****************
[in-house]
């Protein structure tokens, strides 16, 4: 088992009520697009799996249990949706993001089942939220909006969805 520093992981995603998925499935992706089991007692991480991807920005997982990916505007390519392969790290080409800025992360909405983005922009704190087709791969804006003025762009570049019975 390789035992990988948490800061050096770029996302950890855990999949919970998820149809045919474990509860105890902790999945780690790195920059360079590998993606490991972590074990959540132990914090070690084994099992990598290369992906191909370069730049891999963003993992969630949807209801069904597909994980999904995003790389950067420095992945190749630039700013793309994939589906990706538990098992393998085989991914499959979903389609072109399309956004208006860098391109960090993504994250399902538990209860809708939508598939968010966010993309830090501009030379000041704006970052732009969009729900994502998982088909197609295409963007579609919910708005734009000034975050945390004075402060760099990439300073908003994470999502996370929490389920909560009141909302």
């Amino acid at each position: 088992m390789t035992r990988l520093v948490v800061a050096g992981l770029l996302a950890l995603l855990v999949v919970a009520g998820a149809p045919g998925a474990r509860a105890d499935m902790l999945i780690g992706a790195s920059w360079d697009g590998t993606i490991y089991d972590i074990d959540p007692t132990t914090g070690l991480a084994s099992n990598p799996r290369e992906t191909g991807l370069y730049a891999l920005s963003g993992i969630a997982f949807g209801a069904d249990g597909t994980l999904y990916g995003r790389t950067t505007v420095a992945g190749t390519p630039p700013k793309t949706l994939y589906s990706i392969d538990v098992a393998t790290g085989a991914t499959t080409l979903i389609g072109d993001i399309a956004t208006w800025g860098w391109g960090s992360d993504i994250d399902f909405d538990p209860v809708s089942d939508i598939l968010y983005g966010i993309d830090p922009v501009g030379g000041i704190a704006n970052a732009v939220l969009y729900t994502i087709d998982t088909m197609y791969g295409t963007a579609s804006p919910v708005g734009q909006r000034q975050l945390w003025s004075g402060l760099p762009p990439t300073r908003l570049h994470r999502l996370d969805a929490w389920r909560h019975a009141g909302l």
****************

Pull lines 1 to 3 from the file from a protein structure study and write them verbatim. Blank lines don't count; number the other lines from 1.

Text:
[in-house]
């Protein structure tokens, strides 16, 4: 088992009520697009799996249990949706993001089942939220909006969805 520093992981995603998925499935992706089991007692991480991807920005997982990916505007390519392969790290080409800025992360909405983005922009704190087709791969804006003025762009570049019975 390789035992990988948490800061050096770029996302950890855990999949919970998820149809045919474990509860105890902790999945780690790195920059360079590998993606490991972590074990959540132990914090070690084994099992990598290369992906191909370069730049891999963003993992969630949807209801069904597909994980999904995003790389950067420095992945190749630039700013793309994939589906990706538990098992393998085989991914499959979903389609072109399309956004208006860098391109960090993504994250399902538990209860809708939508598939968010966010993309830090501009030379000041704006970052732009969009729900994502998982088909197609295409963007579609919910708005734009000034975050945390004075402060760099990439300073908003994470999502996370929490389920909560009141909302």
């Amino acid at each position: 088992m390789t035992r990988l520093v948490v800061a050096g992981l770029l996302a950890l995603l855990v999949v919970a009520g998820a149809p045919g998925a474990r509860a105890d499935m902790l999945i780690g992706a790195s920059w360079d697009g590998t993606i490991y089991d972590i074990d959540p007692t132990t914090g070690l991480a084994s099992n990598p799996r290369e992906t191909g991807l370069y730049a891999l920005s963003g993992i969630a997982f949807g209801a069904d249990g597909t994980l999904y990916g995003r790389t950067t505007v420095a992945g190749t390519p630039p700013k793309t949706l994939y589906s990706i392969d538990v098992a393998t790290g085989a991914t499959t080409l979903i389609g072109d993001i399309a956004t208006w800025g860098w391109g960090s992360d993504i994250d399902f909405d538990p209860v809708s089942d939508i598939l968010y983005g966010i993309d830090p922009v501009g030379g000041i704190a704006n970052a732009v939220l969009y729900t994502i087709d998982t088909m197609y791969g295409t963007a579609s804006p919910v708005g734009q909006r000034q975050l945390w003025s004075g402060l760099p762009p990439t300073r908003l570049h994470r999502l996370d969805a929490w389920r909560h019975a009141g909302l």